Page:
Banks crackdown on lending ahead of consumer debt crisis

Banks will crackdown on unsecured lending to households – amid concerns that the consumer debt crisis is spiralling out of control.

The Bank of England (BoE) warned the banks have already cut back on credit, such as personal loans and credit cards, between July and September and will continue to do so in the final three months of 2017.

It added that it expected to see unsecured lending fall sharply in the fourth quarter.

The credit scoring criteria – the measure banks use when deciding whether or not to lend to a consumer – is the tightest it’s been since 2010, experts say.

Understandably, the growth in the proportion of credit card applications being refused by banks hit an eight-year high, while the length of interest-free balance transfers on credit cards fell for the first time since the BOE began measuring the market at the start of 2015.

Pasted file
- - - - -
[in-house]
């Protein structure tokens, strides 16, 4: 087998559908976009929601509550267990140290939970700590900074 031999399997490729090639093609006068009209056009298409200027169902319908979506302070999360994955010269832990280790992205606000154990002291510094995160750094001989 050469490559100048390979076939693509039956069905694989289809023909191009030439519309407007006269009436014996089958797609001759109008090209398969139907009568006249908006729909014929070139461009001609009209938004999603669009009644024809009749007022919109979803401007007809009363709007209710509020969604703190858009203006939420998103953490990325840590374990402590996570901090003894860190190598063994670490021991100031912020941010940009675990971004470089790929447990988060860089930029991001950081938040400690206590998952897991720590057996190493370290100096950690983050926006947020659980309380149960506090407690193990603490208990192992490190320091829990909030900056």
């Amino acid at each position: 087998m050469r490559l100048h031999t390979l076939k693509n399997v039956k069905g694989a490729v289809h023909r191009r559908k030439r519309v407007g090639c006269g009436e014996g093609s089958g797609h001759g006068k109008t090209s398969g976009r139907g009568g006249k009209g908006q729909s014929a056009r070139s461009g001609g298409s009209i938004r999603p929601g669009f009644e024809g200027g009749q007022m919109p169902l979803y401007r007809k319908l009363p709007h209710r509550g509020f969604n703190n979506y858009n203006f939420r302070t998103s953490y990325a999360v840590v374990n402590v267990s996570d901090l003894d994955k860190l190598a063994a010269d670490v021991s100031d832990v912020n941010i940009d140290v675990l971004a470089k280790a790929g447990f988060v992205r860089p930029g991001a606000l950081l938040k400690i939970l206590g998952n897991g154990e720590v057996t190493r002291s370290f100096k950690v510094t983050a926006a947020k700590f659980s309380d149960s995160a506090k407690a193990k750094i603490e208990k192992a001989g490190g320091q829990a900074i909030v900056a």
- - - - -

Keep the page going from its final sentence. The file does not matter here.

The BoE also recently ordered banks to set aside an additional £10 billion in capital to protect against an impending consumer loan crisis.

Confidence to lend against secured assets has not been deterred, however.

The mortgage market grew considerably in the third quarter, with most lenders still willing to lend against small deposits. A total of 34,000 first-time buyers borrowed £5.7 billion in August – a 16 per cent rise compared with July and up 12 per cent year-on-year.

Likewise, homemovers borrowed some £8.4 billion, up 18 per cent compared with the month previous and 20 per cent year-on-year.

June Deasy, head of mortgages policy at UK Finance, which published the mortgage figures, said: “Activity picked up in August, and recent resilience ensured that borrowing by home movers was at its highest since March 2016, when transactions were boosted by an imminent increase in stamp duty.

“Over the last 12 months, the number of people remortgaging has been higher than in any period since late 2009. With mortgage rates close to historic lows and the likelihood of a rise in official rates moving closer, the popularity of remortgaging looks set to continue.”